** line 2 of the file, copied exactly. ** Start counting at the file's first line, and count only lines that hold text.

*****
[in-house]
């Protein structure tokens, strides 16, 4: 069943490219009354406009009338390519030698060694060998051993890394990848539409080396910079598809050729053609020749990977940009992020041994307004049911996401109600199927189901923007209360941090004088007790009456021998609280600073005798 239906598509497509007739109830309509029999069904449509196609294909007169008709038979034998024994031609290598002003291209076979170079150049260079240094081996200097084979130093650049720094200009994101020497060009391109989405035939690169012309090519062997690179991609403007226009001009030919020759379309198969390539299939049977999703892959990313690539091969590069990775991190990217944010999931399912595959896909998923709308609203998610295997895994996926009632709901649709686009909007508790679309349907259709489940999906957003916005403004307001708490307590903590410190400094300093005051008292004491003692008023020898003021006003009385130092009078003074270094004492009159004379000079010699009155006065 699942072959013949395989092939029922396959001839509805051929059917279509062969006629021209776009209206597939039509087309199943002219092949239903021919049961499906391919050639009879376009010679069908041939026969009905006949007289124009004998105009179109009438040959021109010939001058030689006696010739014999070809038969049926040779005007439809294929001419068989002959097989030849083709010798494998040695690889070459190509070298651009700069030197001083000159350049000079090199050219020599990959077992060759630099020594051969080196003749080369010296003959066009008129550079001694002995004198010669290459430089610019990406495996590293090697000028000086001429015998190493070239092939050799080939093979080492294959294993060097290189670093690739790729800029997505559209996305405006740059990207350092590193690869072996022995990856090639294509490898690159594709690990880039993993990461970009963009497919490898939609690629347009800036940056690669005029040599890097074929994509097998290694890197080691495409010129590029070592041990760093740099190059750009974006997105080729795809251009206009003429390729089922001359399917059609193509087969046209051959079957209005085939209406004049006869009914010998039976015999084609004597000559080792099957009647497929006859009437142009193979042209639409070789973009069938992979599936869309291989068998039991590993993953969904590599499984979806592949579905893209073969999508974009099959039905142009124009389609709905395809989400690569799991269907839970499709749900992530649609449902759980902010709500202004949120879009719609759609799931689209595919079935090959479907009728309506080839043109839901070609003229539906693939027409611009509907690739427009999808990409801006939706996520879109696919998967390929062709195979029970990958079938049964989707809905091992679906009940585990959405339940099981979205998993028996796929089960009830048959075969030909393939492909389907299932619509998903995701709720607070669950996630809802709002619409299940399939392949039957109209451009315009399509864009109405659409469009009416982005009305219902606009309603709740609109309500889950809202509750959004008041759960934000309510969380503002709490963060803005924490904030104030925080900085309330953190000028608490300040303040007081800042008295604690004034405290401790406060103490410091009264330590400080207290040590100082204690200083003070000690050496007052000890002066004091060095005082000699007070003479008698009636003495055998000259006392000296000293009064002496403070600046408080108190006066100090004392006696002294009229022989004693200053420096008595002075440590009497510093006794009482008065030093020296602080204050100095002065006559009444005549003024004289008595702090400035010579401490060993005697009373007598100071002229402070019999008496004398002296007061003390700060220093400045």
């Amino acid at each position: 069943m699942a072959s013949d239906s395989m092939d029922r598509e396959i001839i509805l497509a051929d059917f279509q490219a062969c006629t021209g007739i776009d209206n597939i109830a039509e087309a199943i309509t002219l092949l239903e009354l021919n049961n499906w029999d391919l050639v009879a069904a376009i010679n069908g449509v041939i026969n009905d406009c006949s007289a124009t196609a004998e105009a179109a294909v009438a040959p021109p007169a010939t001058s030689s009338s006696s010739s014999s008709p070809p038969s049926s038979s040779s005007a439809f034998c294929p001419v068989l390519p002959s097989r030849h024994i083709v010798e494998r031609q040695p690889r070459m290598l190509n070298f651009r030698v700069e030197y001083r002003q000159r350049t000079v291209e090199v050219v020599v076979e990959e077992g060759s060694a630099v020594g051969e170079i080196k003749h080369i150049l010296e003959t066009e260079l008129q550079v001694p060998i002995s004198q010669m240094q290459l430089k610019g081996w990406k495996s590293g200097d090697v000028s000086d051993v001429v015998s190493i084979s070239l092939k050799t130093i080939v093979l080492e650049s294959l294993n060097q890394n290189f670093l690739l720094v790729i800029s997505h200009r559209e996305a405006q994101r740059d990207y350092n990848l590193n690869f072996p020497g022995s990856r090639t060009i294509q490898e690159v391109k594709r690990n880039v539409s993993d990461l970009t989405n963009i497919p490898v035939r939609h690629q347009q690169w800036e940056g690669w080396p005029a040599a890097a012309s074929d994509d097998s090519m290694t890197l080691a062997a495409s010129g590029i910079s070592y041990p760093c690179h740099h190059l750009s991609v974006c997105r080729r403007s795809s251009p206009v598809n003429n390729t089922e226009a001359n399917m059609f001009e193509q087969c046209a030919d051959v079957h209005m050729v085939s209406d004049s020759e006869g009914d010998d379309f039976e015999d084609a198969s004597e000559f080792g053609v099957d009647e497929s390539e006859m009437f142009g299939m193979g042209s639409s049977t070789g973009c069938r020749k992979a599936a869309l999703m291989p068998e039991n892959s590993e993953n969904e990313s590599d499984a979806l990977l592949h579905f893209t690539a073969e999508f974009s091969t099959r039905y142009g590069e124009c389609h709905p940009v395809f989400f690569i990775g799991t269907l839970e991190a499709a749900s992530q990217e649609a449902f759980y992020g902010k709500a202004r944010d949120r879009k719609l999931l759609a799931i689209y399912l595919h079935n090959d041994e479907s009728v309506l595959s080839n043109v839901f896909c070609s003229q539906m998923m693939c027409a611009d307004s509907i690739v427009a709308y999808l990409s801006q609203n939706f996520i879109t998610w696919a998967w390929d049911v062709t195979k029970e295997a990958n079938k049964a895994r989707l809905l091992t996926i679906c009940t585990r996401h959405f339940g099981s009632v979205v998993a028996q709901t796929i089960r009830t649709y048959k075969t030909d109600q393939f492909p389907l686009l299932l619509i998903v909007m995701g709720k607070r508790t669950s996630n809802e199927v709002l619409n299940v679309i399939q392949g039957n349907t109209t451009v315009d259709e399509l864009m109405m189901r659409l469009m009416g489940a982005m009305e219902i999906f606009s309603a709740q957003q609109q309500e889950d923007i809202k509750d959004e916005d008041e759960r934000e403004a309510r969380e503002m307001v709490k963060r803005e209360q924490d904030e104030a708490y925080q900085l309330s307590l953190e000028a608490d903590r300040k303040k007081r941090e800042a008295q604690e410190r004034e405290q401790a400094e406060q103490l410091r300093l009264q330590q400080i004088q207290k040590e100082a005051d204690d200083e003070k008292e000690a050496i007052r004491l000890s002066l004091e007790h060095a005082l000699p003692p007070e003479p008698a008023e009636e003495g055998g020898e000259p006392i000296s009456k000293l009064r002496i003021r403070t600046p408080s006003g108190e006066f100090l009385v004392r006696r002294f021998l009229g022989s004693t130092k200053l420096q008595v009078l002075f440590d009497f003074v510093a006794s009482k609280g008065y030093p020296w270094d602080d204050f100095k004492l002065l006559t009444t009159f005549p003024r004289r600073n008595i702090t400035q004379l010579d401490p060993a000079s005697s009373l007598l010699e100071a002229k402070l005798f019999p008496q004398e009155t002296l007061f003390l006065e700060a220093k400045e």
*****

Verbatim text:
């Protein structure tokens, strides 16, 4: 069943490219009354406009009338390519030698060694060998051993890394990848539409080396910079598809050729053609020749990977940009992020041994307004049911996401109600199927189901923007209360941090004088007790009456021998609280600073005798 239906598509497509007739109830309509029999069904449509196609294909007169008709038979034998024994031609290598002003291209076979170079150049260079240094081996200097084979130093650049720094200009994101020497060009391109989405035939690169012309090519062997690179991609403007226009001009030919020759379309198969390539299939049977999703892959990313690539091969590069990775991190990217944010999931399912595959896909998923709308609203998610295997895994996926009632709901649709686009909007508790679309349907259709489940999906957003916005403004307001708490307590903590410190400094300093005051008292004491003692008023020898003021006003009385130092009078003074270094004492009159004379000079010699009155006065 699942072959013949395989092939029922396959001839509805051929059917279509062969006629021209776009209206597939039509087309199943002219092949239903021919049961499906391919050639009879376009010679069908041939026969009905006949007289124009004998105009179109009438040959021109010939001058030689006696010739014999070809038969049926040779005007439809294929001419068989002959097989030849083709010798494998040695690889070459190509070298651009700069030197001083000159350049000079090199050219020599990959077992060759630099020594051969080196003749080369010296003959066009008129550079001694002995004198010669290459430089610019990406495996590293090697000028000086001429015998190493070239092939050799080939093979080492294959294993060097290189670093690739790729800029997505559209996305405006740059990207350092590193690869072996022995990856090639294509490898690159594709690990880039993993990461970009963009497919490898939609690629347009800036940056690669005029040599890097074929994509097998290694890197080691495409010129590029070592041990760093740099190059750009974006997105080729795809251009206009003429390729089922001359399917059609193509087969046209051959079957209005085939209406004049006869009914010998039976015999084609004597000559080792099957009647497929006859009437142009193979042209639409070789973009069938992979599936869309291989068998039991590993993953969904590599499984979806592949579905893209073969999508974009099959039905142009124009389609709905395809989400690569799991269907839970499709749900992530649609449902759980902010709500202004949120879009719609759609799931689209595919079935090959479907009728309506080839043109839901070609003229539906693939027409611009509907690739427009999808990409801006939706996520879109696919998967390929062709195979029970990958079938049964989707809905091992679906009940585990959405339940099981979205998993028996796929089960009830048959075969030909393939492909389907299932619509998903995701709720607070669950996630809802709002619409299940399939392949039957109209451009315009399509864009109405659409469009009416982005009305219902606009309603709740609109309500889950809202509750959004008041759960934000309510969380503002709490963060803005924490904030104030925080900085309330953190000028608490300040303040007081800042008295604690004034405290401790406060103490410091009264330590400080207290040590100082204690200083003070000690050496007052000890002066004091060095005082000699007070003479008698009636003495055998000259006392000296000293009064002496403070600046408080108190006066100090004392006696002294009229022989004693200053420096008595002075440590009497510093006794009482008065030093020296602080204050100095002065006559009444005549003024004289008595702090400035010579401490060993005697009373007598100071002229402070019999008496004398002296007061003390700060220093400045």